If this does NOT answer your question, PLEASE do read the posting
guide! (www.R-project.org/posting-guide.html) and send us another post.
Realize, however, that in r-help as in just about any other aspect of
human existence, people who are more clear about what they want are
generally more successful.
3. I used MANOVA on a project 30 years ago. From that and
subsequent experience, it seem to me that MANOVA is a highly specialized
tool for which the required assumptions are rarely met. Most people are
much better off making lots of plots to possible models and then
residuals from model fits, etc. In rare cases, MANOVA doubtless can
find effects that can not be seen in the component univariate analyses.
However, I have yet to encounter such a case. If I had time to pursue
a modeling effort beyond simple univeriate analyses, I thing I would
move to "structural equation modeling" (package sem) or "partial least
squares". "RSiteSearch" can lead you to R capabilities for these. (See
hope this helps.
> Hi all,
> I am experimenting the function "manova" in R.
> I tried it on a few data sets, but I did not understand the result:
> I used "summary(manova_result)"
> and "summary(manova_result, test='Wilks')"
> and they gave a bunch of numbers...
> But I need the Sum-of-Squares of BETWEEN and WITHIN matrices...
> How do I read off from the R's manova results?
> Any good example code and results?
> Also, I am looking for tutorials/notes on how to compute those BETWEEN and
> WITHIN Sum-of-Squares myself...
> I did not find any good discussion about MANOVA on the quite a few books I
> have on my hand currently...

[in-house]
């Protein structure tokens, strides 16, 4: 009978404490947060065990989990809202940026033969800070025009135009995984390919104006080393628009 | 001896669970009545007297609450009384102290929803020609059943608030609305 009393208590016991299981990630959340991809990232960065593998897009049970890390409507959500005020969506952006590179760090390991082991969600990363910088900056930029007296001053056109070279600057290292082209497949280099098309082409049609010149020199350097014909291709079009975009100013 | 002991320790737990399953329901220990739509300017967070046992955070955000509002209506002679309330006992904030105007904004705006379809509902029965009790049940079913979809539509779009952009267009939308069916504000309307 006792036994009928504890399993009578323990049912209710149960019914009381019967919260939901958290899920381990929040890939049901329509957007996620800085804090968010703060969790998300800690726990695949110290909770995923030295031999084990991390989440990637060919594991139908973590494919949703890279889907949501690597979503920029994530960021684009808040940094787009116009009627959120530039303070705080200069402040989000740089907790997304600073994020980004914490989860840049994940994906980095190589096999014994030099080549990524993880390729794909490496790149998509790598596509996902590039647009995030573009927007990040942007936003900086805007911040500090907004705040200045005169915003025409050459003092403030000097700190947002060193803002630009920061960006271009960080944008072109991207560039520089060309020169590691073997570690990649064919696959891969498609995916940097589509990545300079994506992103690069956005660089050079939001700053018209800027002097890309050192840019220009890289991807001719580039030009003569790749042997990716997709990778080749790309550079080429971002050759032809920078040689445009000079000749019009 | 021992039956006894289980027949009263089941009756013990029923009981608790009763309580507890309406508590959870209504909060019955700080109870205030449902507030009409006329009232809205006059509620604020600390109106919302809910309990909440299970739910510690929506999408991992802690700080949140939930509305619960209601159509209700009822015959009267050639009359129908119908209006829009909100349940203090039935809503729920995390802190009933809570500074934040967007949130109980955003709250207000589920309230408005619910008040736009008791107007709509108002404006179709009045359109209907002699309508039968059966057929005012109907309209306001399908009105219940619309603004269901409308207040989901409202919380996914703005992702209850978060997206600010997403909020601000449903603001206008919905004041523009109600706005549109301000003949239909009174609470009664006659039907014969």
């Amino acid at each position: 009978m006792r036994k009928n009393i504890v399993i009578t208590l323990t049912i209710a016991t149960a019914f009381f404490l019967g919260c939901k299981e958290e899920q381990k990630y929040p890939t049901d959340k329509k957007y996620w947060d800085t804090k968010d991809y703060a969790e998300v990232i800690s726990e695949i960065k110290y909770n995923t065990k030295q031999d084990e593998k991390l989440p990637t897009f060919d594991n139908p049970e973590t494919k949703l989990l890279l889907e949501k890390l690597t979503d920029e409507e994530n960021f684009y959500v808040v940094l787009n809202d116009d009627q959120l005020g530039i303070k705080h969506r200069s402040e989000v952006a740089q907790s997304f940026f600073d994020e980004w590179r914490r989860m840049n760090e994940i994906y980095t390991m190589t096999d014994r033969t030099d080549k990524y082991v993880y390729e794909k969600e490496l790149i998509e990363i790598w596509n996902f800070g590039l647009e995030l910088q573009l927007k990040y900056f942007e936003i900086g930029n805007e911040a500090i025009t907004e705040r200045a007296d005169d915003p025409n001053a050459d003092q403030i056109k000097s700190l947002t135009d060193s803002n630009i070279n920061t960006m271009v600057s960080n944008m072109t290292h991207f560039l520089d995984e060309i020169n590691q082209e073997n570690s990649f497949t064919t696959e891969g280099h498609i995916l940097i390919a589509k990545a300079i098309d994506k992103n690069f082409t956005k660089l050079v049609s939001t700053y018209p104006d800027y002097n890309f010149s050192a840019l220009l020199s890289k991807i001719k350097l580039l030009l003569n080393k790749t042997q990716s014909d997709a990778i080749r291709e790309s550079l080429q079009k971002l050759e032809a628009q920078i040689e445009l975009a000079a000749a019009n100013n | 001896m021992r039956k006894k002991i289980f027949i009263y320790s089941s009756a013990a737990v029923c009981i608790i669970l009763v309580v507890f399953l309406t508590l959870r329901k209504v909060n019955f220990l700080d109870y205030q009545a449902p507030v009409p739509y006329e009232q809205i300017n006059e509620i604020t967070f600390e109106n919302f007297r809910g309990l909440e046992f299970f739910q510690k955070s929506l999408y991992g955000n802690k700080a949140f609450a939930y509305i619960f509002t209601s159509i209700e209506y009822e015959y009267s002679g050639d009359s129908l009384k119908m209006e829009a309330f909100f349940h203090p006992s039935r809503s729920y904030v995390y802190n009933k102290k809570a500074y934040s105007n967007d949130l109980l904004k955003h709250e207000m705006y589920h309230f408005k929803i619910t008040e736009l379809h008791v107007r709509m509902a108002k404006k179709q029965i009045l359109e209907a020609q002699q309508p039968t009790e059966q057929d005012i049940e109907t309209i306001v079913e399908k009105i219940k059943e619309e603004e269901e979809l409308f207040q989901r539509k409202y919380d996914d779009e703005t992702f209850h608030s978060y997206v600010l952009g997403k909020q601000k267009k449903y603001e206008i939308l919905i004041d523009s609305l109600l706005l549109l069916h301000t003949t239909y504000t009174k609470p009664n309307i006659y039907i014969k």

> Any books/referecnes/notes/tutorials give clear formulas on how to compute
> the MANOVAs?
> Thanks a lot!
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> https://stat.ethz.ch/mailman/listinfo/r-help > PLEASE do read the posting guide! http://www.R-project.org/posting-guide.html
Re: MANOVA: how do I read off within and between Sum-of-Squares info from the manova result?
> However, I have yet to encounter such a case. If I had time to pursue
> a modeling effort beyond simple univeriate analyses, I thing I would
> move to "structural equation modeling" (package sem) or "partial least
> squares". "RSiteSearch" can lead you to R capabilities for these. (See
> also "http://finzi.psych.upenn.edu/R/Rhelp02a/archive/29119.html").
Another option is to look at your data in their original high
dimensional space, eg., with the grand tour in GGobi
(http://www.ggobi.org, http://ggobi.org/demos/tour.html). MANOVA
tests the hypothesis that the means are different (assuming
multivariate normality and a common variance-covariance matrix). By
looking at your data you can investigate more interesting hypotheses -
are the groups overlapping? is there a linear or non-linear separation
between the groups? are the responses highly correlated?